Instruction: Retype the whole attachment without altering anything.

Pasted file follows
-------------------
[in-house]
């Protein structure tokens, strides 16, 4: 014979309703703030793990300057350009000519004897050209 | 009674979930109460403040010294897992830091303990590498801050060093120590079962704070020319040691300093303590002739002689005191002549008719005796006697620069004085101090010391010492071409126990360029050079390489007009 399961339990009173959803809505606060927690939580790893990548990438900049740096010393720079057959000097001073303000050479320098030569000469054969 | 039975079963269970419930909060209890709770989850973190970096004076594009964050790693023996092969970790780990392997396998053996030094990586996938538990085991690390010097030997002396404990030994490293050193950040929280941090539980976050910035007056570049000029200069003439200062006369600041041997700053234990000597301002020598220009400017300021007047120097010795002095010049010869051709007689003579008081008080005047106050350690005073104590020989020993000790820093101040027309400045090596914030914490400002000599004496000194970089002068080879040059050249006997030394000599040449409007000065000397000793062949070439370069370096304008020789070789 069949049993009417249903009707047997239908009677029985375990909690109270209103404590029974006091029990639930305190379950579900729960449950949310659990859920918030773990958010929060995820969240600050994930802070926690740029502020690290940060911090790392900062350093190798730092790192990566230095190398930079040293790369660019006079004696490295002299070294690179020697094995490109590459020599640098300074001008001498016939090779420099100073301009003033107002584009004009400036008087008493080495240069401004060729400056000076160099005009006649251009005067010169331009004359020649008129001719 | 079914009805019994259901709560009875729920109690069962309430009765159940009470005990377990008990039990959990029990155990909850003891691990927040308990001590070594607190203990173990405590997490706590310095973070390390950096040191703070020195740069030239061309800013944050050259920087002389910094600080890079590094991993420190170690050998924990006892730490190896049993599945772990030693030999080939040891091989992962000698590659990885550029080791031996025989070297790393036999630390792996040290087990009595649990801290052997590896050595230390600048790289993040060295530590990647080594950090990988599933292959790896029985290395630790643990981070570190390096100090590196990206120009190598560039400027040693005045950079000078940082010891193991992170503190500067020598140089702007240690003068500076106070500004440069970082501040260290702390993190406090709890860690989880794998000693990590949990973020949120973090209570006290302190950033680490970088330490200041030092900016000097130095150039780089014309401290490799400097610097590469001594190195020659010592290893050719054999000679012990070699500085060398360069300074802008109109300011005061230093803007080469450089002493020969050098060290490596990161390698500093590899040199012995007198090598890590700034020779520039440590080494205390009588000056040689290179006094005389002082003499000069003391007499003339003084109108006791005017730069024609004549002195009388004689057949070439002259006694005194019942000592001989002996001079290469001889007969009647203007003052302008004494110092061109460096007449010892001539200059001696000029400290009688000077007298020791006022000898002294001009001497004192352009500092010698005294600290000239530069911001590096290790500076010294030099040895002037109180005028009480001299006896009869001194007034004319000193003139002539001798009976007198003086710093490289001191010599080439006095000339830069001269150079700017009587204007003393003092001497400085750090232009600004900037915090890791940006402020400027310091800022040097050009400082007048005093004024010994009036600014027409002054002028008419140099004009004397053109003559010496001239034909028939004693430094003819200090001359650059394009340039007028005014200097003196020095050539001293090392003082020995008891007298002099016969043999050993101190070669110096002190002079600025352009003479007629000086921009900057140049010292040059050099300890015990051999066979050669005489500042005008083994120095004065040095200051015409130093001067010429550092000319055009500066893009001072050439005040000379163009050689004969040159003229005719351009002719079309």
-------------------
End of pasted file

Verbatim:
[in-house]
């Protein structure tokens, strides 16, 4: 014979309703703030793990300057350009000519004897050209 | 009674979930109460403040010294897992830091303990590498801050060093120590079962704070020319040691300093303590002739002689005191002549008719005796006697620069004085101090010391010492071409126990360029050079390489007009 399961339990009173959803809505606060927690939580790893990548990438900049740096010393720079057959000097001073303000050479320098030569000469054969 | 039975079963269970419930909060209890709770989850973190970096004076594009964050790693023996092969970790780990392997396998053996030094990586996938538990085991690390010097030997002396404990030994490293050193950040929280941090539980976050910035007056570049000029200069003439200062006369600041041997700053234990000597301002020598220009400017300021007047120097010795002095010049010869051709007689003579008081008080005047106050350690005073104590020989020993000790820093101040027309400045090596914030914490400002000599004496000194970089002068080879040059050249006997030394000599040449409007000065000397000793062949070439370069370096304008020789070789 069949049993009417249903009707047997239908009677029985375990909690109270209103404590029974006091029990639930305190379950579900729960449950949310659990859920918030773990958010929060995820969240600050994930802070926690740029502020690290940060911090790392900062350093190798730092790192990566230095190398930079040293790369660019006079004696490295002299070294690179020697094995490109590459020599640098300074001008001498016939090779420099100073301009003033107002584009004009400036008087008493080495240069401004060729400056000076160099005009006649251009005067010169331009004359020649008129001719 | 079914009805019994259901709560009875729920109690069962309430009765159940009470005990377990008990039990959990029990155990909850003891691990927040308990001590070594607190203990173990405590997490706590310095973070390390950096040191703070020195740069030239061309800013944050050259920087002389910094600080890079590094991993420190170690050998924990006892730490190896049993599945772990030693030999080939040891091989992962000698590659990885550029080791031996025989070297790393036999630390792996040290087990009595649990801290052997590896050595230390600048790289993040060295530590990647080594950090990988599933292959790896029985290395630790643990981070570190390096100090590196990206120009190598560039400027040693005045950079000078940082010891193991992170503190500067020598140089702007240690003068500076106070500004440069970082501040260290702390993190406090709890860690989880794998000693990590949990973020949120973090209570006290302190950033680490970088330490200041030092900016000097130095150039780089014309401290490799400097610097590469001594190195020659010592290893050719054999000679012990070699500085060398360069300074802008109109300011005061230093803007080469450089002493020969050098060290490596990161390698500093590899040199012995007198090598890590700034020779520039440590080494205390009588000056040689290179006094005389002082003499000069003391007499003339003084109108006791005017730069024609004549002195009388004689057949070439002259006694005194019942000592001989002996001079290469001889007969009647203007003052302008004494110092061109460096007449010892001539200059001696000029400290009688000077007298020791006022000898002294001009001497004192352009500092010698005294600290000239530069911001590096290790500076010294030099040895002037109180005028009480001299006896009869001194007034004319000193003139002539001798009976007198003086710093490289001191010599080439006095000339830069001269150079700017009587204007003393003092001497400085750090232009600004900037915090890791940006402020400027310091800022040097050009400082007048005093004024010994009036600014027409002054002028008419140099004009004397053109003559010496001239034909028939004693430094003819200090001359650059394009340039007028005014200097003196020095050539001293090392003082020995008891007298002099016969043999050993101190070669110096002190002079600025352009003479007629000086921009900057140049010292040059050099300890015990051999066979050669005489500042005008083994120095004065040095200051015409130093001067010429550092000319055009500066893009001072050439005040000379163009050689004969040159003229005719351009002719079309």